ARP Poisoning Uses ARP to control which hosts can communicate by modifying the binding of IP addresses to MAC addresses
DNS Redirection Redirects all DNS requests toward the web portal to guide a user to the authentication system
Inline Blocking A NAC system that is in-line between the computer and the core of the network can stop a specific client from communicating with the rest of the network. The closer the NAC system is to the end-point the more granular the control.
DHCP and ARP Poisoning are two of the techniques used to control which endpoints get access to the network. The NAC system first puts a host onto a private network so that it can be assessed, then changes the host’s IP as needed. DHCP control requires little change to the underlying infrastructure and is less invasive than switch-port manipulation, VLAN steering or dynamically updating router ACLs. ARP poisoning, on the other hand, uses ARP to manage the MAC-to-IP mapping used by network hosts to communicate within a single subnet. If a host sends out an ARP packet saying it's the network router, for example, all endpoints on that segment will send it all packets bound for other segments (note that the concept is called ARP poisoning whether it's used for good or evil).
Either method is easily defeated by knowledgeable attackers. Using a static IP address will bypass DHCP lease management handily. ARP poisoning is a bit stronger, but on Windows hosts, using the built-in “arp -a” command will create a static ARP mapping. The tricky part is getting the network peer--a router, for example--to know what your real MAC address is. Constantly sending out directed ARP responses is one solution. Therefore, while DHCP lease management and ARP poisoning have their uses as interim enforcement methods during a NAC pilot, the better enforcement methods such as VLAN steering or 802.1X should be preferred. Exceptions to this rule would be those cases where nothing else works well, such as when the infrastructure is unmanaged or it's too costly to deploy in-line enforcement.
Cisco Layer-3 switches have DHCP snooping and Dynamic ARP Inspection features that can help keep tabs on these LAN abuses. I often recommend these to my customers that these features be enabled even if a NAC solution is not being deployed.
The best NAC approaches perform the assessment of the end-point and check that state before the client is allowed to connect to the network. The stronger NAC solutions provide integration with the LAN switching infrastructure and use 802.1X to achieve this tight control of the edge of the network. However, when organizations have hubs it makes 802.1X infrastructure solutions difficult to deploy. These hubs will need to be removed in order to be able to deploy a NAC solution.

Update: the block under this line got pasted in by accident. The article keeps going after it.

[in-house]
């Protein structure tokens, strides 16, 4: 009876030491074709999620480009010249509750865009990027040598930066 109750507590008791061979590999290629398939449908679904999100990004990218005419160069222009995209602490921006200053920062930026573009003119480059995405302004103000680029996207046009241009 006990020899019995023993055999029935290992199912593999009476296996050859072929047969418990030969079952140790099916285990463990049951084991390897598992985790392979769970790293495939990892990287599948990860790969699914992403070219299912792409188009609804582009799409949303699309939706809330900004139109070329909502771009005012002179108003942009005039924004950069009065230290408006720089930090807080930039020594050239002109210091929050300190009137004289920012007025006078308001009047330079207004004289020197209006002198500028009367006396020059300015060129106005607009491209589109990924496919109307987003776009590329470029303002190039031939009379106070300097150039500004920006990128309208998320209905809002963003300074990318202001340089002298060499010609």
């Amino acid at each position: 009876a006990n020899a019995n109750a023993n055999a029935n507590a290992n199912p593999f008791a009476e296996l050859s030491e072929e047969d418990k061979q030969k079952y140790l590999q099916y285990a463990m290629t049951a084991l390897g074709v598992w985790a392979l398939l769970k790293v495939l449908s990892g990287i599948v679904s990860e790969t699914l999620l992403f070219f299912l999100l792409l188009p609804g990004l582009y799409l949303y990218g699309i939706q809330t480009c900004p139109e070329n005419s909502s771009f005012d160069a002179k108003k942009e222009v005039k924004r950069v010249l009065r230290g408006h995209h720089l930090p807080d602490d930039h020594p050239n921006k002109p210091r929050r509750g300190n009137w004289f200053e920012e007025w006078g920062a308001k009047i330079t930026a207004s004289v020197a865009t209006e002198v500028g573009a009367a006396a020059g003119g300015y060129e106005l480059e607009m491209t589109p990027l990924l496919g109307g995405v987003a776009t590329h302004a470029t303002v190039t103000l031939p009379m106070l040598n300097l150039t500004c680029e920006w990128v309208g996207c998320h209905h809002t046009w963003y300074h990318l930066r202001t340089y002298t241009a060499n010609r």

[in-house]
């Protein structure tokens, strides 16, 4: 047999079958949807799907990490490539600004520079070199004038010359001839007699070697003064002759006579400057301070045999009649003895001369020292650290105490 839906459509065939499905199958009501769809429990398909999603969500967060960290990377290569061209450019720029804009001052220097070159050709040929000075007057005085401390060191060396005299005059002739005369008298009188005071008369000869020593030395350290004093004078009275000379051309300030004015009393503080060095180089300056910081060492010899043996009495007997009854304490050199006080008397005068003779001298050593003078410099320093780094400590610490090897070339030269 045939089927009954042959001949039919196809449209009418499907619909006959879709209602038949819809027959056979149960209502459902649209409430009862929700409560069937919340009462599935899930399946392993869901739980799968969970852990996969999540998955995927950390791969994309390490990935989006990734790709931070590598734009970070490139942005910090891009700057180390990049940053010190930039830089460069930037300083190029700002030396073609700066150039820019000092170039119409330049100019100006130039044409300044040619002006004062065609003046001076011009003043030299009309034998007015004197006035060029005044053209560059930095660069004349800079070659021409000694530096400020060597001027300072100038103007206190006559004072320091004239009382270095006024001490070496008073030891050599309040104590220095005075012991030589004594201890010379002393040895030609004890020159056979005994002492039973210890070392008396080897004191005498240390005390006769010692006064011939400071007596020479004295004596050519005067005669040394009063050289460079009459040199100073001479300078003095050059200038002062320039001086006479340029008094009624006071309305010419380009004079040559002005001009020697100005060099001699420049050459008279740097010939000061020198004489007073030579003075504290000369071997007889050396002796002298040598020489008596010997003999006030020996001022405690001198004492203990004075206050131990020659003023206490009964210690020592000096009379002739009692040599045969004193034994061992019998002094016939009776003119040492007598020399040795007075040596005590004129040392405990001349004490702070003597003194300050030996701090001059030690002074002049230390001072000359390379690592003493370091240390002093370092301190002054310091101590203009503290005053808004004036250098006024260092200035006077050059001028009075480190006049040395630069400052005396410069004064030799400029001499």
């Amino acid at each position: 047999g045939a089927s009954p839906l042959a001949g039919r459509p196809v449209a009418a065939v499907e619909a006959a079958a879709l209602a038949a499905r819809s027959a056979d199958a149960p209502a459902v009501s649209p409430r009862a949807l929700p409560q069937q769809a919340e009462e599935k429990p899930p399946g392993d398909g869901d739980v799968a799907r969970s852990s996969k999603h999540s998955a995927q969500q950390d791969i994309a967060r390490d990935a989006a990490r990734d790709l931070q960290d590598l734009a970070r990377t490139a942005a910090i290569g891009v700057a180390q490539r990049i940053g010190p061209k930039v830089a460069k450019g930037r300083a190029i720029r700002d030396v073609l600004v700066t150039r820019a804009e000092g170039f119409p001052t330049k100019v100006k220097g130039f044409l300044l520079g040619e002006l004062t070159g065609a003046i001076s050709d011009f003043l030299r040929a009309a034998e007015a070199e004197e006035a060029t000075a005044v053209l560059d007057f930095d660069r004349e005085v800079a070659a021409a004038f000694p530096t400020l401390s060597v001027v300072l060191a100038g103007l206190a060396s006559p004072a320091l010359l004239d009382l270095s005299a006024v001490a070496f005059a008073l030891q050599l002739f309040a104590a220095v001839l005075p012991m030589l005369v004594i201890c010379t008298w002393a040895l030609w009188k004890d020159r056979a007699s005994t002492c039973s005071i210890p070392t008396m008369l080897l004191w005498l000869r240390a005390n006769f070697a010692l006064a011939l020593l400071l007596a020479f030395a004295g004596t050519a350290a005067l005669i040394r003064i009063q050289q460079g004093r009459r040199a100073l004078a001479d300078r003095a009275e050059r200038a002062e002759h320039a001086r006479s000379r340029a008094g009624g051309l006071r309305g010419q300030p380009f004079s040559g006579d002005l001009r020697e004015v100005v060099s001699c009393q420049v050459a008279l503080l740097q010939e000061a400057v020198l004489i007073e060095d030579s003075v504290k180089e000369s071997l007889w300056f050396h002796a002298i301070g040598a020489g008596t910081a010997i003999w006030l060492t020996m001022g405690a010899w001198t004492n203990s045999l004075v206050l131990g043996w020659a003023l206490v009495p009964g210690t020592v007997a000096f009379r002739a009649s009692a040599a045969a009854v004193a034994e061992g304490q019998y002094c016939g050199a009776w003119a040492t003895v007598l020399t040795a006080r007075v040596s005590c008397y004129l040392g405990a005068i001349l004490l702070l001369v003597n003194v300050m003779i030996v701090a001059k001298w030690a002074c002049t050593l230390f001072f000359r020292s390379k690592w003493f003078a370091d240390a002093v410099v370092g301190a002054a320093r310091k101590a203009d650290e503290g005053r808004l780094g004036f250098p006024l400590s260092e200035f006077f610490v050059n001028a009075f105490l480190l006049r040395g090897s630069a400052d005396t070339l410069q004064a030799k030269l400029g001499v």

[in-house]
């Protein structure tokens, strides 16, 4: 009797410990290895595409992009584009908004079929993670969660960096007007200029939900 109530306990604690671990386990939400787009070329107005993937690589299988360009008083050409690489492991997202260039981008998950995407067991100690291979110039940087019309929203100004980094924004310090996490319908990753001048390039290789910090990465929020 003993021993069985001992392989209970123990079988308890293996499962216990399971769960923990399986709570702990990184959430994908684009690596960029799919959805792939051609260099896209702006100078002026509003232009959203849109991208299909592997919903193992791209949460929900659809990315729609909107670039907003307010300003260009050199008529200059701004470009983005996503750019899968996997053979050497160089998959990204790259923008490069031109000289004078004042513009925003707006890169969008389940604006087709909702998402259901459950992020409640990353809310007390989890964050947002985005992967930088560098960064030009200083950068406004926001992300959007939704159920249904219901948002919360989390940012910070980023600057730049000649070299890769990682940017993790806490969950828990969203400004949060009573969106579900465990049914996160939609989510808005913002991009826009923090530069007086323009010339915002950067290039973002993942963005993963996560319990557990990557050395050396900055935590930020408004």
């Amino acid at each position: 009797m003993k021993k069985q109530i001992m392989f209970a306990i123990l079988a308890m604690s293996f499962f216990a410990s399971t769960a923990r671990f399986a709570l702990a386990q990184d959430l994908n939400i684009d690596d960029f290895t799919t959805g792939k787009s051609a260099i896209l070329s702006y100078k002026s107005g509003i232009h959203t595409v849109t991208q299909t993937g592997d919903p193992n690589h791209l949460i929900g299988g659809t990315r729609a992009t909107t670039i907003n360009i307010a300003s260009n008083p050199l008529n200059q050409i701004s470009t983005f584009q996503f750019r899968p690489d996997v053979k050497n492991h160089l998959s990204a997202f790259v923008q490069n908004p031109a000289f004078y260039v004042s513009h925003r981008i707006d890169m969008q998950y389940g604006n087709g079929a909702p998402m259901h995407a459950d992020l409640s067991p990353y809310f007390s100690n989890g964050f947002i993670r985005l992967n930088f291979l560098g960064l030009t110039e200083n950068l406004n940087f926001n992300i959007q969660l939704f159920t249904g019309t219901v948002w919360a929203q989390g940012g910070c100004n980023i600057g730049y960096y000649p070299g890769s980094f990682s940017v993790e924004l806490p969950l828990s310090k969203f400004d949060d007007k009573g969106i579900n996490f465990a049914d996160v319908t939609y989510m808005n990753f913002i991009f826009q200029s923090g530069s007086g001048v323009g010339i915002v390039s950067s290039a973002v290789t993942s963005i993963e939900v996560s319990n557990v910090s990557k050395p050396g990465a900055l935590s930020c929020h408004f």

NAC solutions that use 802.1X don’t typically have a lot of remediation capabilities and therefore must be combined with other techniques for remediation. IEEE 802.1X is merely just an access control methodology. Worst-case solutions require manual fixing of computers once on the guest VLAN. The better solutions can automate the remediation of the hosts.
NAC systems that are in-band can potentially suffer from the large amount of bandwidth coming from Gigabit Ethernet desktops. Some of the in-band NAC solutions use high performance ASICs and some even have 10GE interfaces for connection between distribution and core network switches. Since many organization’s network today consist of mostly 10/100/1000 access ports bandwidth is of less concern. Some of the in-band solutions operate with IEEE 802.1Q on the NAC layer-2 solutions. This could be a work solution because the aggregated bandwidth for an in-band solution would be acceptable.
While there are several solutions exist as viable alternatives for VMPS the most popular replacement options for VMPS is for organizations to use Identity Based Network Services (IBNS) 802.1X MAC Authentication Bypass (MAB) or a more complete NAC solution like Cisco’s NAC Appliance. Even Cisco recommends VMPS and Cisco Secure User Registration Tool (CSURT) users migrate to 802.1X MAB.
802.1X MAB allows devices without 802.1X supplicants that connect to the access switch to have their MAC address used in the RADIUS authentication request. The RADIUS server looks up the MAC address in its database and determines if the MAC address is allowed and what VLAN it should be assigned. The RADIUS server responds to the authentication request by the access switch with that information to allow the computer access to the network. The trick is getting the MAC addresses and VLAN mapping into the RADIUS server or into an LDAP database for the RADIUS server to query.
Here is a sample configuration for an interface on a Cat IOS switch that has been placed into 802.1X MAB mode. interface FastEthernet1/6 switchport access vlan 20 switchport mode access dot1x mac-auth-bypass dot1x pae authenticator dot1x port-control auto spanning-tree portfast spanning-tree bpduguard enable
The configuration commands have changed to a new syntax using the “authentication” command in newer versions of 12.2 on 6500s. Here is an example of a newer MAB configuration for Cat IOS 12.2(33)SXI.
Router(config)# interface FastEthernet 1/6 Router(config-if)# authentication port-control auto Router(config-if)# authentication event no-response action authorize vlan 20 Router(config-if)# dot1x pae authenticator Router(config-if)# dot1x timeout supp-timeout 3 Router(config-if)# dot1x timeout tx-period 15 Router(config-if)# dot1x pae authenticator Router(config-if)# mab [eap]
Here are some useful Cisco IOS show commands for determining if your MAB configuration is working as you expect. show dot1x all [summary] show dot1x interface show dot1x interface fastethernet1/6 details show authentication [ registrations | interface |method ] show authentication sessions [handle handle] [interface interface] [mac mac] [method method] [session-id session-id] show vlan group [group-name group-name] clear dot1x interface fastethernet 1/6 clear authentication sessions interface fastethernet 1/6 method mab
To learn more about the newest features of 802.1X in Cat IOS 12.2(33)SXI check out Jamey Heary’s blog on the topic.
If you are a current user of VMPS I wish you all the best of luck migrating to 802.1X (with or without MAB) or a NAC appliance solution.